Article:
Meeting him, you would have no idea that fifteen-year-old Stale Sandbech is anointed snowboard royalty. As he told you about himself, with most stories revolving around his love for his friends and family, you would perhaps think he is a near perfect representation of the Norwegian social ideal: polite, soft spoken, and stylish. He doesn't drink or smoke or even aspire to, and he's never even tried the Norwegian delicacy, snus, for concerns about its addictiveness. The kid would not be out of place at the United Nations International School, working on a future of global diplomacy. What he won't tell you is that he is the next big thing in Norwegian snowboarding, part of a proud lineage that includes Andreas Wiig, Daniel Franck, and of course the King, Terje Haakonsen who has personally pegged Stale as the heir to the throne. He also won't tell you about his effortless style and how he threw down easily with dudes twice his size and notoriety at the Arctic Challenge this year. And no, he won't mention that he's sponsored by Etnies, Rome, ThirtyTwo, and Oakley, although he might tell you about Smartfish fish juice, only to say how good it is. To find all that out about Stale Sandbech, you've got to see him on the hill. ESPN Snowboarding spent some time with the reserved Norwegian ripper as his season started to wind down and found that although short of word, Stale Standbech is definitely not short of heart.
I want to go to the Olympics and to the X Games for sure but riding around snowboarding with friends all year is the most sick.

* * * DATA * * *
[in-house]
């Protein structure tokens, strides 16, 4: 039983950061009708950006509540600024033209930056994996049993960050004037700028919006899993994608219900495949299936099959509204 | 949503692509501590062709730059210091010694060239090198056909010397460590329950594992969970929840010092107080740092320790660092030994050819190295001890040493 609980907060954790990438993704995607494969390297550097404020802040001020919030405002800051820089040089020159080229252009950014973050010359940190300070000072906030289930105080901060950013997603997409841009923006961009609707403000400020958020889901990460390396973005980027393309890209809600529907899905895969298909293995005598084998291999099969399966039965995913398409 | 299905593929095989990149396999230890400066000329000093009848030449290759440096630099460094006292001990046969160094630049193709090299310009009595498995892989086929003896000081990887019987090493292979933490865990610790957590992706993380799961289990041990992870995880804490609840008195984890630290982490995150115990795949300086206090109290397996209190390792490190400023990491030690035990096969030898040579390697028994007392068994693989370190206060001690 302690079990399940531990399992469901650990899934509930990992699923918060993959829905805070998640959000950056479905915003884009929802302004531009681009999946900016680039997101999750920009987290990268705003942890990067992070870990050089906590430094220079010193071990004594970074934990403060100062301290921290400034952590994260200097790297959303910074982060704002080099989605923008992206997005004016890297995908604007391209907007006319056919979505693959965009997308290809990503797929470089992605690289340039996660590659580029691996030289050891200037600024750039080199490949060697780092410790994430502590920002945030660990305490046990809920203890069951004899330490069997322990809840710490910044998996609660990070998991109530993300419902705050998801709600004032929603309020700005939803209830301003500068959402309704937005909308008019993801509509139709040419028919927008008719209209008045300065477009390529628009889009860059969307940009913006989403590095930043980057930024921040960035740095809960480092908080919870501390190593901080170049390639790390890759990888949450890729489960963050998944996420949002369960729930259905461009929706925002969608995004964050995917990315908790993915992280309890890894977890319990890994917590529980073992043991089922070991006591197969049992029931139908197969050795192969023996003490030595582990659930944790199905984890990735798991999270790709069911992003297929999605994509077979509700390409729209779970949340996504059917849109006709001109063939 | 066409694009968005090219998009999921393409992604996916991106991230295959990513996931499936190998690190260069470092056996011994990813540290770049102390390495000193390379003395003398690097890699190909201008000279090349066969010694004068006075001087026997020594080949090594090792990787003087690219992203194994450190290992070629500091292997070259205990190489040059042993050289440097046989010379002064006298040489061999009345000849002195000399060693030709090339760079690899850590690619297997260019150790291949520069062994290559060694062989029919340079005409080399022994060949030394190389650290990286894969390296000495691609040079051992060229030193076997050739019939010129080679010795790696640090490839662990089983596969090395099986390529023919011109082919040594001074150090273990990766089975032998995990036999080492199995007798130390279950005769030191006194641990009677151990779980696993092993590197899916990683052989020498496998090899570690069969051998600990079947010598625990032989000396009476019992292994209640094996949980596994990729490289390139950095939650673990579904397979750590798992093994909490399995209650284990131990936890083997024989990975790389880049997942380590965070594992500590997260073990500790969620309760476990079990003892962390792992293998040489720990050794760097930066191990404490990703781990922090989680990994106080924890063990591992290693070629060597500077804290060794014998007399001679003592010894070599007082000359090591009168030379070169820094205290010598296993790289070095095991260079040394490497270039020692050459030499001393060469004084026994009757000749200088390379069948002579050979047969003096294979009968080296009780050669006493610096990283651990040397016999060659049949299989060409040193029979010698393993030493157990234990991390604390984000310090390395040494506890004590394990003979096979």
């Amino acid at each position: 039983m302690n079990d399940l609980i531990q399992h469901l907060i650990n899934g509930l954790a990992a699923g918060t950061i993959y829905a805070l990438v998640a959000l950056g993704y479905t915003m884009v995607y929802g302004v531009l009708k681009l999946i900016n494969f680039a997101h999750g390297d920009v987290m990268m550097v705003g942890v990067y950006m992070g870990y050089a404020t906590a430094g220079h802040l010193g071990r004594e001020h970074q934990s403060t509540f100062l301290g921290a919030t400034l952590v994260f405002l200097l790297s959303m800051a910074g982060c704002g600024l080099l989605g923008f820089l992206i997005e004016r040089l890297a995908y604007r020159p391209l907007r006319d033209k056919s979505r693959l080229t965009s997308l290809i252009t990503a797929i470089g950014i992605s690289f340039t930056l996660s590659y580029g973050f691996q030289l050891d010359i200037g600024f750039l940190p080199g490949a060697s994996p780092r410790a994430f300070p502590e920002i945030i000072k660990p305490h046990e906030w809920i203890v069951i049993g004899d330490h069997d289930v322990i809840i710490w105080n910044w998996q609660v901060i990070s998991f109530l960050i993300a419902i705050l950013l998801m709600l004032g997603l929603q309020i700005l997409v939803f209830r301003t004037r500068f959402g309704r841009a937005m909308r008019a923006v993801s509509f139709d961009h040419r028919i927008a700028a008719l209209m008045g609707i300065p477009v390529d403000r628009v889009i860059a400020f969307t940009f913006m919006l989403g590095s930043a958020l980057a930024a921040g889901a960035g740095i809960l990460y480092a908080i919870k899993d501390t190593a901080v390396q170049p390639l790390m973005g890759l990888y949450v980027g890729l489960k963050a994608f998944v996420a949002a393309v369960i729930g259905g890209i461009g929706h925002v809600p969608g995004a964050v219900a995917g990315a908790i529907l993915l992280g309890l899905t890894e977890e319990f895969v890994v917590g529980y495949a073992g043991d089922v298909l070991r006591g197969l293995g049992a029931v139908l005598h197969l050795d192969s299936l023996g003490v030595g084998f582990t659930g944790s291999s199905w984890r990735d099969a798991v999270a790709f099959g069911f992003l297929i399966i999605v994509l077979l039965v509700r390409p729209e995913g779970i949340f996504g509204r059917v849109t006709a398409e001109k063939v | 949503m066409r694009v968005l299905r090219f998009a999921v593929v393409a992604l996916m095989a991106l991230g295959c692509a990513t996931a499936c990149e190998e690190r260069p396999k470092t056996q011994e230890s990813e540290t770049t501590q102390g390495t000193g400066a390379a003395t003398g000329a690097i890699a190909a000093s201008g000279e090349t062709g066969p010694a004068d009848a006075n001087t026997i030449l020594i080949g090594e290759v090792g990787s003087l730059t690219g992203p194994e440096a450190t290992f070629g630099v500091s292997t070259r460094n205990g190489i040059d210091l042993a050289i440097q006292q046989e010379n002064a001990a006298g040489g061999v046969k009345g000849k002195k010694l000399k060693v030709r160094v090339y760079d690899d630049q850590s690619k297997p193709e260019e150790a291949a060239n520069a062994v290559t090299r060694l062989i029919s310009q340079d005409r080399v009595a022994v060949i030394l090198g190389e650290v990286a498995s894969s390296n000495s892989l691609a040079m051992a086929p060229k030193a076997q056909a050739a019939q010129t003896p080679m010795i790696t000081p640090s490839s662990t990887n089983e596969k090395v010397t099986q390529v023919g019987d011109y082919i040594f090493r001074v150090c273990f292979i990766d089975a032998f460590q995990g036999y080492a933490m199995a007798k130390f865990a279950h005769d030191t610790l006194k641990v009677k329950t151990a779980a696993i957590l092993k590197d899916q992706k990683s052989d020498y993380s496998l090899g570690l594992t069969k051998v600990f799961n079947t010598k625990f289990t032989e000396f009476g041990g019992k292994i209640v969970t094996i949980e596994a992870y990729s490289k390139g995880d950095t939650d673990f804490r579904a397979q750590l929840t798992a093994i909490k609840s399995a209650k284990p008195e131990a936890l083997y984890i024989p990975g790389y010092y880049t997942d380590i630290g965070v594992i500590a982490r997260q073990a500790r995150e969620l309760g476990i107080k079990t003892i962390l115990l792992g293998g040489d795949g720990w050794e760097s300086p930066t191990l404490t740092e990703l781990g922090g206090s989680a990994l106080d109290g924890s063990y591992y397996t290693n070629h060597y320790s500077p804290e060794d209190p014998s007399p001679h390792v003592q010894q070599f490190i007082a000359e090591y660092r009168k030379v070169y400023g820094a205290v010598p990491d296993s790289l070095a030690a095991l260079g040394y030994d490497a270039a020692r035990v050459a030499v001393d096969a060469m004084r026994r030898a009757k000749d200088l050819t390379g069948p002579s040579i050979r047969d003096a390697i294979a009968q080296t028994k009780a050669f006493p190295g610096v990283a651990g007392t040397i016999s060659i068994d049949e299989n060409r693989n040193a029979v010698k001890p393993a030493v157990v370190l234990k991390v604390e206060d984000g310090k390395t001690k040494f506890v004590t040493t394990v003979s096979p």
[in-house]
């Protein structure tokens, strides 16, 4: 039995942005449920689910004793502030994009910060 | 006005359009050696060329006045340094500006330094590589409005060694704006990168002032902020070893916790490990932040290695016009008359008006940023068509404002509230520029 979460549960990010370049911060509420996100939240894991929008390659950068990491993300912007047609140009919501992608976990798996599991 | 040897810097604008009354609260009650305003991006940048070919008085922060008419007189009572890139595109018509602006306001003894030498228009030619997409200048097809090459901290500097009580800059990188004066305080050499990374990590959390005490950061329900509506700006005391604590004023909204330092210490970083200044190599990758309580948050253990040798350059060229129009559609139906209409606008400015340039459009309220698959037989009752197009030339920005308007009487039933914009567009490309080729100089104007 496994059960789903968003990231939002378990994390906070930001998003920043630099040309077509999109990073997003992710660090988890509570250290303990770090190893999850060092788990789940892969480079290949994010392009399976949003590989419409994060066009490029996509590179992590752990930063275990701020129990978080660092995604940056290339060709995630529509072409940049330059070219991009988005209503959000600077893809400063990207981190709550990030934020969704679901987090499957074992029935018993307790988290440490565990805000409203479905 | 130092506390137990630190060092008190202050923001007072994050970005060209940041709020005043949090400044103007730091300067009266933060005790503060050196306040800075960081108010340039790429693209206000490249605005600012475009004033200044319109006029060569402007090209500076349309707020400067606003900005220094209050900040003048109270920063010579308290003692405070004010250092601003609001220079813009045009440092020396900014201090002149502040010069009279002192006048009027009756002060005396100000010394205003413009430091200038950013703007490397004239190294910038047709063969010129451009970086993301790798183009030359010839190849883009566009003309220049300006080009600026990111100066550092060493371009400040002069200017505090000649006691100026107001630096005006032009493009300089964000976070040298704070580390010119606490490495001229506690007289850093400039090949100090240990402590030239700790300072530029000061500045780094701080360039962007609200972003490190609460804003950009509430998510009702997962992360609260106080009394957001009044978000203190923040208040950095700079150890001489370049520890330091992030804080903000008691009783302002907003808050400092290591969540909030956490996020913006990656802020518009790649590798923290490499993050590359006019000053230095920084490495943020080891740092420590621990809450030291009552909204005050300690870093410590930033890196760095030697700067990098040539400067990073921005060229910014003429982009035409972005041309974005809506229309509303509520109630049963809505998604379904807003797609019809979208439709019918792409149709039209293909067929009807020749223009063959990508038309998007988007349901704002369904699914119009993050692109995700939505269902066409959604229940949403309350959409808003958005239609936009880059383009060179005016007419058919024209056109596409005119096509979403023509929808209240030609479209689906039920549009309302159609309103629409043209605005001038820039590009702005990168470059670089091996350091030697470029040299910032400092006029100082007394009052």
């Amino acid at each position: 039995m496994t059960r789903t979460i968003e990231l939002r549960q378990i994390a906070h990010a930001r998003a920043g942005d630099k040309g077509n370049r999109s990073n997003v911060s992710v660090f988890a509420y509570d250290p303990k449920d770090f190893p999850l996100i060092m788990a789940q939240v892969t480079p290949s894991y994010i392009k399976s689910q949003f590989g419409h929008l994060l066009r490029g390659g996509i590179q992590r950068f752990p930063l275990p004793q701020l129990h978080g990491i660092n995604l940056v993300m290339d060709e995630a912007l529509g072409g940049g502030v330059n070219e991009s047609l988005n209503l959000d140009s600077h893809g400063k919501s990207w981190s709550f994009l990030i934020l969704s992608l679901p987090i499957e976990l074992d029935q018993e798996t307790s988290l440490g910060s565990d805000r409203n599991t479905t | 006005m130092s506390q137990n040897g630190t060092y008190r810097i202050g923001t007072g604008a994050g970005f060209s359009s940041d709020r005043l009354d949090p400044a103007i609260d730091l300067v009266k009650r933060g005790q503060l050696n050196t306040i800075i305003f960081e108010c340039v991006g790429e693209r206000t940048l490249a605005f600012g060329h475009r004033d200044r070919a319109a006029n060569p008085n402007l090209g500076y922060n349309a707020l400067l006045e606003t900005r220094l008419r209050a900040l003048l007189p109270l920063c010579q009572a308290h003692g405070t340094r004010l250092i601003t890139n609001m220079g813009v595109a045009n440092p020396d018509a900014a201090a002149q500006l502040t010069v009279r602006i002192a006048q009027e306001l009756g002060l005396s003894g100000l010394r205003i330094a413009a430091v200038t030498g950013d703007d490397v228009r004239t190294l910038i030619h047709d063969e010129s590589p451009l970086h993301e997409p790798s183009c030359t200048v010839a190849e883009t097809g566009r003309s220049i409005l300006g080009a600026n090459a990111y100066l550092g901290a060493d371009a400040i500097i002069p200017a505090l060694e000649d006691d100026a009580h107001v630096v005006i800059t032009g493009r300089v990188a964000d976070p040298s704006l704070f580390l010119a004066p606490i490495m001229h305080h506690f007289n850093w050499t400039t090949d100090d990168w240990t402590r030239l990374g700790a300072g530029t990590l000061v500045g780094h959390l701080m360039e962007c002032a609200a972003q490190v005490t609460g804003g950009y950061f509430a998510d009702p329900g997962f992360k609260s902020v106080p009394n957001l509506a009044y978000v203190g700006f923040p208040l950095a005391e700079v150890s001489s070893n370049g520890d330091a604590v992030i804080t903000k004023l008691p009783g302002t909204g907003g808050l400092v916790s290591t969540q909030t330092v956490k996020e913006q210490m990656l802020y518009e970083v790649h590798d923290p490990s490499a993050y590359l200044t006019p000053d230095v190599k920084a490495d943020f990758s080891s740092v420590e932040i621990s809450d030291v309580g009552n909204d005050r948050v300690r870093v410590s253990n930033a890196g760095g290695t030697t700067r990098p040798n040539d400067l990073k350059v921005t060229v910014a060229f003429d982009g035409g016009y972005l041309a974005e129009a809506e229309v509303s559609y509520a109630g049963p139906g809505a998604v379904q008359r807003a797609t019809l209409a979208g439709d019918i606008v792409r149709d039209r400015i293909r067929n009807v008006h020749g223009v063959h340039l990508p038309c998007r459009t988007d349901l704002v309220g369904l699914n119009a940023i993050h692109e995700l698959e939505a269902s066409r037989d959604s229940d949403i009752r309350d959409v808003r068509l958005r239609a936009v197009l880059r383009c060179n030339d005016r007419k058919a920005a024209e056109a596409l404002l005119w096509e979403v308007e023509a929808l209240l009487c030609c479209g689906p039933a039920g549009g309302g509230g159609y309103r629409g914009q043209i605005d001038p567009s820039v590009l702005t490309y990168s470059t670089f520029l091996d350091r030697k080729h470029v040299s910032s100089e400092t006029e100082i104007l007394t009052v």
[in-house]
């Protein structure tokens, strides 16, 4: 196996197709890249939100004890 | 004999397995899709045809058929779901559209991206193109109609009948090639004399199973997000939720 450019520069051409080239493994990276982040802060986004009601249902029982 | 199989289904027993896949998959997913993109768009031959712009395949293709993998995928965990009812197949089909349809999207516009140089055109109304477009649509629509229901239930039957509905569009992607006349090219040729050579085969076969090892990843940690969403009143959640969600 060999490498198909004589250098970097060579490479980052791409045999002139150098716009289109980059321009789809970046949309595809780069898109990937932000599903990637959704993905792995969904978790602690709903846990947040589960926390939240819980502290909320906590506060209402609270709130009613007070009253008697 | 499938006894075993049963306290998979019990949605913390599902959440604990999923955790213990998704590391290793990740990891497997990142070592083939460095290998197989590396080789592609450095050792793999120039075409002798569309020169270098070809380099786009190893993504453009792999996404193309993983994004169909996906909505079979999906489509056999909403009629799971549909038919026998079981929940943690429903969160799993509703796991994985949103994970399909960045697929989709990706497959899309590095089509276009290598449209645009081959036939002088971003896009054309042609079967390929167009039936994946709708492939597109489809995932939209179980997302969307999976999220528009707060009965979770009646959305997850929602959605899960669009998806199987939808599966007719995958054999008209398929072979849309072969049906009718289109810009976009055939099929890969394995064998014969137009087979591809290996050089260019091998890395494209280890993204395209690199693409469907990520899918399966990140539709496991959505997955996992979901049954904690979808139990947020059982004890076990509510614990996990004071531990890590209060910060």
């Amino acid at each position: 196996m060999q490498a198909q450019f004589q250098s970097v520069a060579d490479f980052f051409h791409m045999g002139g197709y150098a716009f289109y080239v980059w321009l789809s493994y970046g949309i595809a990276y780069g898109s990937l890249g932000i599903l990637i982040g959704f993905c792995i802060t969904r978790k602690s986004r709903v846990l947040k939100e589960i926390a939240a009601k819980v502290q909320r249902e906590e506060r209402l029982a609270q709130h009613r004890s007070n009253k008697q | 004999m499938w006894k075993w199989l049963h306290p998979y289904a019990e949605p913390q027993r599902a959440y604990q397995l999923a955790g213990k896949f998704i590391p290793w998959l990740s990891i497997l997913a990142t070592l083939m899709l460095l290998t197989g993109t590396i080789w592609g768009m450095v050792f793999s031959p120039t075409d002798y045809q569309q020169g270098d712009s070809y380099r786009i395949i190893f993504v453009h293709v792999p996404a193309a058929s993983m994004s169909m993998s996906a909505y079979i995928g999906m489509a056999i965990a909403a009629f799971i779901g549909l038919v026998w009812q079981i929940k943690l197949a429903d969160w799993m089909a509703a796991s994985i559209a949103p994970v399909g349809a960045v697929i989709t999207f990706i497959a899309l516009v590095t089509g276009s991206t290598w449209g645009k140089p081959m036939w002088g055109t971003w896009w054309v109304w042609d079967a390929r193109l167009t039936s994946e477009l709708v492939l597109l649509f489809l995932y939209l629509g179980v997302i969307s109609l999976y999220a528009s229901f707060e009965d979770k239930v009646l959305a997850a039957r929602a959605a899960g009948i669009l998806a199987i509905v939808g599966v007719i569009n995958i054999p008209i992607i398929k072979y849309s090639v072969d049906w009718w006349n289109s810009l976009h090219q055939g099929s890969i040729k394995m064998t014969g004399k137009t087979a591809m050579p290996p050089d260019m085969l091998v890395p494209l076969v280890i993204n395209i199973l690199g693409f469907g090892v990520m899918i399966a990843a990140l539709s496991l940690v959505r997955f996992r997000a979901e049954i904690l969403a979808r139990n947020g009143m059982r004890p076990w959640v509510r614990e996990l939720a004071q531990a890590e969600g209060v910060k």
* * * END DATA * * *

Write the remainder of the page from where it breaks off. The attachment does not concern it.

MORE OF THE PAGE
I like the brand, it's sick and all the people are nice. I just started so I don't know everything about them but so far it's been really good. I interviewed Terje during Arctic Challenge and I asked him who he thought were going to be the next big riders to come out of Norway and he said your name. How does that make you feel? Sick! It's just so sick to hear that from a legend, a Norwegian legend. He is that guy in Norway, a hero. I've been to Arctic four times now. The first year as mascot, the next year in the rookie contest and then the last two years I've been in the main contest. Terje is a nice guy. Would you say you are close? No. I've met him a bunch of times but its not like...close. Your brother Frode is a well-known dude in snowboardinghas he had a big influence on you as a rider? Yeah, he's helped me a lot. He bought me my first snowboard for Christmas and made me start snowboarding. I think it's really sick. I'm lucky. Plus he shoots pictures for me and that helps too. He's a great brother. He's way old though. Ha! Is snowboarding the only thing you ever wanted to do? Not from the beginning as a little kid. A year after I got my first board I started to get really focused. That's when I started snowboarding for real. The first year was just a couple of times. So I was eight when I got my snowboard and nine when I started getting serious. So it only took you one year to know you could go after a life in snowboarding? Yeah. But the first year didn't even really count because I only snowboarded a few times. I actually got bored of it. But the second year I started going a lot more and it started happening. It's just perfect. In snowboarding you get to hang out with your friends and have fun. It's perfect. How do you think you've progressed so quickly? Do you have any fear? I don't know. In Norway you don't have coaches around all the time and stuff like that. I just learned riding with my friends. I have a couple of friends that I've been riding with for a long time and we push each other when we're just cruising around the hill. I think that's the best way. Which friends? Alex Ostereng and Simen Neraker. This year I'm not riding with them as much because they are older than me and are in snowboard school now. But two years ago I was riding with those guys all day, every day. All the time, it was sick. How do you feel about the Olympics? You know Terje isn't really feeling them. I'm thinking about it, about trying it but we'll see. It's not super important to me but it would be for sure sick to go there though. It's a big thing and I think it would be sick to be there so young. It's got to be good experience. I mean I want to go to the Olympics and to the X Games for sure but riding around snowboarding with friends all year is the most sick. What else are you doing, are you filming? I'm filming with this Norwegian guy, Factor Films and I'm also going to try to film something with the Oakley TV show. I've had two film parts with Factor Films," Up In The Sky" and "Notes." I haven't done that much filming because I do contests and school but I'm stoked about my parts. When you are at contests, how much do you plan beforehand? Sometimes I think about runs I can do. But most of the time when I do that I have to completely change my run because the jumps are different. Sometimes when I see the course I think about a run I want to do but once I've tried it I have to change because of the speed or the jumps. I want to do backside nines and cab tens in my run but I can't do it a lot of the time because of speed ya' know? You hit the US Open for the first time this year, what did you think? The US Open was sick, a good pipe and good jumps and yeah! I was real stoked to see Mikkel Bang, he's such a sick snowboarder with a sick style but he was injured. Danny Kass, he won the pipe, that was amazing, Peetu Pironiin was riding sick and Scotty Lago yeah! Is it weird to think that in only a couple years, one or two, you'll be at the level of riding that they are at? That would be sick. It's a dream. I want to be that good but we'll see, we'll try. Any last thing you want to say to everyone? Yeah! Ride snowboards and have fun!